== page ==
#Motherisk .ORG : Someone spent $6k to spoof a defunct Canadian hospital project

The domain Motherisk.org went to auction at DropCatch, where it ended at $6,050 dollars.

Motherisk was a clinical and research program at The Hospital for Sick Children in Toronto, Ontario, Canada, providing safety information on exposures in pregnancy and lactation.

The domain is now being hosted on a Cypriot web server, displaying content taken via the Wayback Machine (Archive.org.)

Why would someone spend more than $6k on a defunct Canadian hospital project for kids?

Dot .org domains are sought after for their authority in Google searches and “Motherisk.org” returns plenty of these results. Existing search engine optimized results and backlinks are also high, according to our research.

There is no doubt that the new registrant is doing this for the traffic, and perhaps some other ulterior motives. Could it be an eventual spoofing of the now defunct facility?

Motherisk.org – Content from 2013

According to the Sick Kids organization:


April 16, 2019 – Today, the Motherisk Helplines are closing. The decision follows years of declining grant funding leading to staff reductions, as well as unsuccessful efforts to secure an alternative host for the program.  

The Motherisk Program was created at The Hospital for Sick Children (SickKids) in 1985. The program’s services addressed the lack of availability of up-to-date information about the risk and safety of medications and other exposures during pregnancy and breastfeeding. As such, the Motherisk Helplines were popular with family physicians and obstetricians, as well as women during pregnancy and while breastfeeding. The number of calls to the Helplines has remained high, and closing the service was not an easy decision.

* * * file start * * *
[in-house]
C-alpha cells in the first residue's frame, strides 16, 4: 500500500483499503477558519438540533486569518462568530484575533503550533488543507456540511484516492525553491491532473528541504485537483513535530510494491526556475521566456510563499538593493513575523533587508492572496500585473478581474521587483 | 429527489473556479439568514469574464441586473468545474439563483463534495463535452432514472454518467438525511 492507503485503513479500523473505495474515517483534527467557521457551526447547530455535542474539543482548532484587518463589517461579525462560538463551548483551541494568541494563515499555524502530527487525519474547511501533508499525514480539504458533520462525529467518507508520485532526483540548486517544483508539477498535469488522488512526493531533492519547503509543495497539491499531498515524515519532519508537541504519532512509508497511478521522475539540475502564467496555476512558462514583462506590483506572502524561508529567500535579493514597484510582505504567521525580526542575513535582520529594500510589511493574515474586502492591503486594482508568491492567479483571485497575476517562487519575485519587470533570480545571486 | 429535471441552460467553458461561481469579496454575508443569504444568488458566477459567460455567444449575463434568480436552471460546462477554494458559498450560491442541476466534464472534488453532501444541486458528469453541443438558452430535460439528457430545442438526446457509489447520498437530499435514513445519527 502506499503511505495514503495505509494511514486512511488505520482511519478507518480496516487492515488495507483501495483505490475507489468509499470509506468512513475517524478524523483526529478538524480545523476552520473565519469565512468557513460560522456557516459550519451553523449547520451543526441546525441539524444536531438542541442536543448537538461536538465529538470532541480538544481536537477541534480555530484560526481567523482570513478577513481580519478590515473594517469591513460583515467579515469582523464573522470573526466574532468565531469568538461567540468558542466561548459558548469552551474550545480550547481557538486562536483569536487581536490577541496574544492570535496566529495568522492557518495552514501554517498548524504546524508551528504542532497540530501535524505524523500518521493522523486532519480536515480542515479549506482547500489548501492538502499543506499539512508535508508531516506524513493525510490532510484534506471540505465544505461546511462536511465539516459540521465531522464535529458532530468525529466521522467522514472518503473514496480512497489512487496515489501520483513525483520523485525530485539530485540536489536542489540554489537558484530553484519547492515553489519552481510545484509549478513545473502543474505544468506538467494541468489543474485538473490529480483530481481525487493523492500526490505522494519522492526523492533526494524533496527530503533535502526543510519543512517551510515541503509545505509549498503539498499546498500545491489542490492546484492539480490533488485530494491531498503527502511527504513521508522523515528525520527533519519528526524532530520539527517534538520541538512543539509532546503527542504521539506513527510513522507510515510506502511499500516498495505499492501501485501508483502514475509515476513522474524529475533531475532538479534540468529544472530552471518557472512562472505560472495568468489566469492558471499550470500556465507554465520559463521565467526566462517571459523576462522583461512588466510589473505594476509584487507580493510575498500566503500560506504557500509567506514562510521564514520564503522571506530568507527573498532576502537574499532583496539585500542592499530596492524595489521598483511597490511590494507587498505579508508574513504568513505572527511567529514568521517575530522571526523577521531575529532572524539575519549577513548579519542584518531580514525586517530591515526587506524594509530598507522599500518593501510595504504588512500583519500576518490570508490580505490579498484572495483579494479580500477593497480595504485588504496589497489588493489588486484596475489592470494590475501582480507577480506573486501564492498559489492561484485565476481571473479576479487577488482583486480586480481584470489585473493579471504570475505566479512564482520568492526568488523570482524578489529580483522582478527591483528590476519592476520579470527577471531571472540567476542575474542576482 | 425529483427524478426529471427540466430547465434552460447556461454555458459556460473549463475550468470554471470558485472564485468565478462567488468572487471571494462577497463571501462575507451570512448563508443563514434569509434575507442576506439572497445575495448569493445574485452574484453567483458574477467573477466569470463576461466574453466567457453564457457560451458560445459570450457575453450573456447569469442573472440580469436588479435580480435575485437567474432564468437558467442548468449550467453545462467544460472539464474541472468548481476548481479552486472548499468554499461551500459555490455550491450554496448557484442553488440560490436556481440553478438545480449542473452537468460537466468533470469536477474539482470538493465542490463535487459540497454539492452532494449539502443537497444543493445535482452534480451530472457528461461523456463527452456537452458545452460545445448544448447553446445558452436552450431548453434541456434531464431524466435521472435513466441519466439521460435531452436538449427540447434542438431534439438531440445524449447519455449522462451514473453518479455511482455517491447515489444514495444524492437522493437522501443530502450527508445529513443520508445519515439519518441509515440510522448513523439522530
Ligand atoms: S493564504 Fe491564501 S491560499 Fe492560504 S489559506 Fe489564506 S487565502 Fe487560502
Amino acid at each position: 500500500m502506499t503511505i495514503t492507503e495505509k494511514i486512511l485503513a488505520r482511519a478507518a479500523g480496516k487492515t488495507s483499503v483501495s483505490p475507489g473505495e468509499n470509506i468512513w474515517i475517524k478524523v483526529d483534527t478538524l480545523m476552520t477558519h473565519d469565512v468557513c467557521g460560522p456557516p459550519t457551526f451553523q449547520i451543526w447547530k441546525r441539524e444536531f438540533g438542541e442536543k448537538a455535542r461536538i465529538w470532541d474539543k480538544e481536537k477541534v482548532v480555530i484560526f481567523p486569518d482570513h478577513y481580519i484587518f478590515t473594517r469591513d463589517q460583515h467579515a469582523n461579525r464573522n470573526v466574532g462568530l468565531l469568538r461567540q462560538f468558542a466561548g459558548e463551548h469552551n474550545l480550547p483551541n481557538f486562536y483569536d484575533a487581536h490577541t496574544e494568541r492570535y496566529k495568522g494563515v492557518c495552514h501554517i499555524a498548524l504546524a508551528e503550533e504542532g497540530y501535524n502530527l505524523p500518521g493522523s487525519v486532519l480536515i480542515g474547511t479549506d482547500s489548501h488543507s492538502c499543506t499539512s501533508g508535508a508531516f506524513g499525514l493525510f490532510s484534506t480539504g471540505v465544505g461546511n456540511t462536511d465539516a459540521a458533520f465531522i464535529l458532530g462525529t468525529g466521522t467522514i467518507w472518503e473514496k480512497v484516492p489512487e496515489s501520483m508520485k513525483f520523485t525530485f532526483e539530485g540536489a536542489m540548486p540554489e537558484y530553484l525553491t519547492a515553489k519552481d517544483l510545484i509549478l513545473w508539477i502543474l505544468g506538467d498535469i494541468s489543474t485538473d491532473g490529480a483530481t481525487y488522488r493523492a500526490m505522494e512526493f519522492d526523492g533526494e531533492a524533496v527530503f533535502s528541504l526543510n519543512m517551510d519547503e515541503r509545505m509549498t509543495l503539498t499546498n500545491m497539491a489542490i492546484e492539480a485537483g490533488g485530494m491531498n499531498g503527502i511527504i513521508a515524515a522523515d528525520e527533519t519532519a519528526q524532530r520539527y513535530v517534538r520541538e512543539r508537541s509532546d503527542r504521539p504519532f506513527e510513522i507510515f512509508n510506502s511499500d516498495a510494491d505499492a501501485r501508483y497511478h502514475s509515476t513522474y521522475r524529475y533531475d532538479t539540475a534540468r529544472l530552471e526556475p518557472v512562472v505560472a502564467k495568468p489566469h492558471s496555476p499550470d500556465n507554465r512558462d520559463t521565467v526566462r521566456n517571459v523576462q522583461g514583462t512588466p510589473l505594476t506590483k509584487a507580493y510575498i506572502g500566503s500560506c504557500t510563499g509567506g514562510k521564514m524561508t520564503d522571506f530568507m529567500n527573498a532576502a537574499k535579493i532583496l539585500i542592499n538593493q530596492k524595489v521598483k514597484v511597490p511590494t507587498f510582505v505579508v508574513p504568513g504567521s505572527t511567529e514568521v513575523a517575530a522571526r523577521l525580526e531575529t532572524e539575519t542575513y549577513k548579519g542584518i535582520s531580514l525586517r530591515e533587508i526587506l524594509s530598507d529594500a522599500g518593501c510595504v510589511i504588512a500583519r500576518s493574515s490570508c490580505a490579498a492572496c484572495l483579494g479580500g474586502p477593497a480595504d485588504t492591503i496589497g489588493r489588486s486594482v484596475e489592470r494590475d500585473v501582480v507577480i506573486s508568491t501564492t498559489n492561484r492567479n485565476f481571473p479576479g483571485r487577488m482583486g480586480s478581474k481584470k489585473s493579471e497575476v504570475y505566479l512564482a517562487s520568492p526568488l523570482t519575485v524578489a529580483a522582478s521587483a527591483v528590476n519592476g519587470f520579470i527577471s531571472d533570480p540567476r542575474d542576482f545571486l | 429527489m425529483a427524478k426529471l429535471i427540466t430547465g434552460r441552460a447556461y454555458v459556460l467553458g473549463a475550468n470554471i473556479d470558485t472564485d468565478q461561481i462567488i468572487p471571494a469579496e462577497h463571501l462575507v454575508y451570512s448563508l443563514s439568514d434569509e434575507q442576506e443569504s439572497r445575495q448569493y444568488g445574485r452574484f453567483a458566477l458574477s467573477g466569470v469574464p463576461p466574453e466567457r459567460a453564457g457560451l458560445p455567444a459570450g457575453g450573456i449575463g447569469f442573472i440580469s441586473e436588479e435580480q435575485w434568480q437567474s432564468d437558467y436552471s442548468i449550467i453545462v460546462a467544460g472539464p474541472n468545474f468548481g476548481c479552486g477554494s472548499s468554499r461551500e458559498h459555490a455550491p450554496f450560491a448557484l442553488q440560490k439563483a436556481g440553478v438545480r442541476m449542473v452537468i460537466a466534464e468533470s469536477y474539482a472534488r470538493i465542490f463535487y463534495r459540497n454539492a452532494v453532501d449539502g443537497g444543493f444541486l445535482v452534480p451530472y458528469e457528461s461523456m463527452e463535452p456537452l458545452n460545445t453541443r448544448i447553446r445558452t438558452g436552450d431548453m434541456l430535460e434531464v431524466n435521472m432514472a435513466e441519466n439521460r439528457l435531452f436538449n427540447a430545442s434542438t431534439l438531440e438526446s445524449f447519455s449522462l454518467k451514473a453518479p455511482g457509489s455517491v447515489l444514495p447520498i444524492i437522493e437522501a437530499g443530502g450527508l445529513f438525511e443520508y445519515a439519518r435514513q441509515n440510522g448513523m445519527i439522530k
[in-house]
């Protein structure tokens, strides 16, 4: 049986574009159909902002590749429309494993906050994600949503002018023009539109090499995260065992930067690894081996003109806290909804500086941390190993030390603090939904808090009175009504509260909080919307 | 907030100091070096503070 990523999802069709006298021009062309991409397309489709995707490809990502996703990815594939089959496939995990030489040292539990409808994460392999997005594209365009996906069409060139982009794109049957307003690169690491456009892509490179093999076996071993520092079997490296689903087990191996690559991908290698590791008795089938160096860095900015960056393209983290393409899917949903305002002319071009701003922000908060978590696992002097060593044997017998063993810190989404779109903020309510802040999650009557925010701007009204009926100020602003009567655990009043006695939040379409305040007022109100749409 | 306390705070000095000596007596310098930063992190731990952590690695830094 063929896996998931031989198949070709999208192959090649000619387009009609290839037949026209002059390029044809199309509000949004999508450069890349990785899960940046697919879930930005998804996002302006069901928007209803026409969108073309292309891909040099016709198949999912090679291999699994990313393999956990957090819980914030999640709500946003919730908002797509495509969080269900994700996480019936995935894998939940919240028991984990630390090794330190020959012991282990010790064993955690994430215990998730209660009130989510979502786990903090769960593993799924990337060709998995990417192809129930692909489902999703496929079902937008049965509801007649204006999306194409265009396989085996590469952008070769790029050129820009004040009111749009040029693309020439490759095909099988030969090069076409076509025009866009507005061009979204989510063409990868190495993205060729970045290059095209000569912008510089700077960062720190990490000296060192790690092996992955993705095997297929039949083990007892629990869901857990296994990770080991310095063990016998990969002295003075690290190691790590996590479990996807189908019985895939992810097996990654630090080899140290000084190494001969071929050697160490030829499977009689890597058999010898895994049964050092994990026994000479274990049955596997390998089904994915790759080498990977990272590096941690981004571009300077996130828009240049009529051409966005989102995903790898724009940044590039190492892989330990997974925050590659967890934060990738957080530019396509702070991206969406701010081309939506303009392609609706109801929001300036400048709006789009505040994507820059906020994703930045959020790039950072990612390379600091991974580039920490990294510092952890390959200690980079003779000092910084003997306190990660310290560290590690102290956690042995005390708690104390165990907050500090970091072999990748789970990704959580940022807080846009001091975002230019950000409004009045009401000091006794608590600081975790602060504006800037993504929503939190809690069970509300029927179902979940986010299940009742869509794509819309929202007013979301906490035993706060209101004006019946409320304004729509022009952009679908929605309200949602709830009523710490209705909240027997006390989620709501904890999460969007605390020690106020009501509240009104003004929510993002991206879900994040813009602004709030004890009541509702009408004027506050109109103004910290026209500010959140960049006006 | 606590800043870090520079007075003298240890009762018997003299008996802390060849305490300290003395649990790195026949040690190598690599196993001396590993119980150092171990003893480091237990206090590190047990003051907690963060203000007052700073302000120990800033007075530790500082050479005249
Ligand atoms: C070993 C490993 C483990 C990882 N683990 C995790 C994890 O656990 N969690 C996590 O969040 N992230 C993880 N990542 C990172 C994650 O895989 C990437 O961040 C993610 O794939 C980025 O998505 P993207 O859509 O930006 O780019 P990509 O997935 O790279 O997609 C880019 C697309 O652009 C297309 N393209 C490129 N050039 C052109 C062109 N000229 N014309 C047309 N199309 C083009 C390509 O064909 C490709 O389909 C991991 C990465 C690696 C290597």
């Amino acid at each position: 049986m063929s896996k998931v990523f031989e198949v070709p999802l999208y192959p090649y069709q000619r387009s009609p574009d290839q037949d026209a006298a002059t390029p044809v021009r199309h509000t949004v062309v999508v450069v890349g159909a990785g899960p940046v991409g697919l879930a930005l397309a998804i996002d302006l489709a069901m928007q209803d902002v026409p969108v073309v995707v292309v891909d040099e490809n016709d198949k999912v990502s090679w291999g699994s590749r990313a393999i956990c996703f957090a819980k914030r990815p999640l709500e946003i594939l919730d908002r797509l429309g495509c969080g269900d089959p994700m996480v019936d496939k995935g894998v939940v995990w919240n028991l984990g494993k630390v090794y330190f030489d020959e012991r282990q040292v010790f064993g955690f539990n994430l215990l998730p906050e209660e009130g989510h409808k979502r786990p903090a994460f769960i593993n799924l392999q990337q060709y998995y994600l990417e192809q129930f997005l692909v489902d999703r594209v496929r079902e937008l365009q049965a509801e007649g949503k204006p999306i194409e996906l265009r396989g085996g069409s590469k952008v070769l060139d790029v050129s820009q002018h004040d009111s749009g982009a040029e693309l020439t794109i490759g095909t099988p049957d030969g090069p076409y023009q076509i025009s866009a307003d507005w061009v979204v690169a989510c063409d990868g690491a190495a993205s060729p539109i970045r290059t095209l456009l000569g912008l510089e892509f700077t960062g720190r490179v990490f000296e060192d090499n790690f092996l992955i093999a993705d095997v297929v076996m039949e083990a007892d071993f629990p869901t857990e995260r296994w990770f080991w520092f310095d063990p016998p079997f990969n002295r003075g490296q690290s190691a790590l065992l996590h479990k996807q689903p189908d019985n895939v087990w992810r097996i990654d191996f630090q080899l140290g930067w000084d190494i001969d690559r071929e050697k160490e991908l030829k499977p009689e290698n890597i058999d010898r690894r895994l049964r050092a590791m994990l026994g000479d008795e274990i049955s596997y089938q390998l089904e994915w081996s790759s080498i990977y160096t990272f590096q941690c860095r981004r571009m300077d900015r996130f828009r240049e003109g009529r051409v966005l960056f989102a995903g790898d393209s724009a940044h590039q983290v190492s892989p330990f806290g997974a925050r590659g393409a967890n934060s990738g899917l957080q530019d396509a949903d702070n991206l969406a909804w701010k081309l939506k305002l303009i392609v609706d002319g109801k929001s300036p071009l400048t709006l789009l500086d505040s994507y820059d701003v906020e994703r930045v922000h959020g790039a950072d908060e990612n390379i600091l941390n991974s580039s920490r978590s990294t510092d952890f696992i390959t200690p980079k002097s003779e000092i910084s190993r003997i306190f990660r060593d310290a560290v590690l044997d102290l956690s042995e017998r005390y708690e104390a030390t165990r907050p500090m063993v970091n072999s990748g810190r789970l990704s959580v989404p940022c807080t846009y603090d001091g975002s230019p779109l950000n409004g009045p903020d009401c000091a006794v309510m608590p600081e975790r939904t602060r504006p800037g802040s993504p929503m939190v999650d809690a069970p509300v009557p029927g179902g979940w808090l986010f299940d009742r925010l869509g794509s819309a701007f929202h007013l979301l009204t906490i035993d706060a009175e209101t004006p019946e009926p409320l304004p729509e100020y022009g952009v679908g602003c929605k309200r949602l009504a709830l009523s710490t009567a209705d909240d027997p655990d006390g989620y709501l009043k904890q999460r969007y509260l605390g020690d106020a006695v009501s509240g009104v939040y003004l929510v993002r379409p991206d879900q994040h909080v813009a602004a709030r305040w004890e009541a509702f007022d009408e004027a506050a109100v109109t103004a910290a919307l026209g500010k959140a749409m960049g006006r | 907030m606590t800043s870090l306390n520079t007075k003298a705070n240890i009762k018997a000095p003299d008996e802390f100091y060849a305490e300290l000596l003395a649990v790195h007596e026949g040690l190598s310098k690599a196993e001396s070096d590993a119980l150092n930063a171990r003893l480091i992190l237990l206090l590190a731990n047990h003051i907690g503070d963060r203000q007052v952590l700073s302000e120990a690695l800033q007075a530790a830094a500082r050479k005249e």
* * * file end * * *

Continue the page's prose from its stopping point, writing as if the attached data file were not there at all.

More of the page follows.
A reverse lookup at the IP hosting Motherisk.org currently, shows domains such as Monash-Fake.XYZ that rips content from the Australian Monash University, and AdoptionPlusUSA.org that displays gambling content – a PPC and affiliate earnings genre with high payoffs. There is a British adoption agency by the same name.

Moral of the story: organizations should never allow a domain name that has been actively used to expire, even after the project ends.

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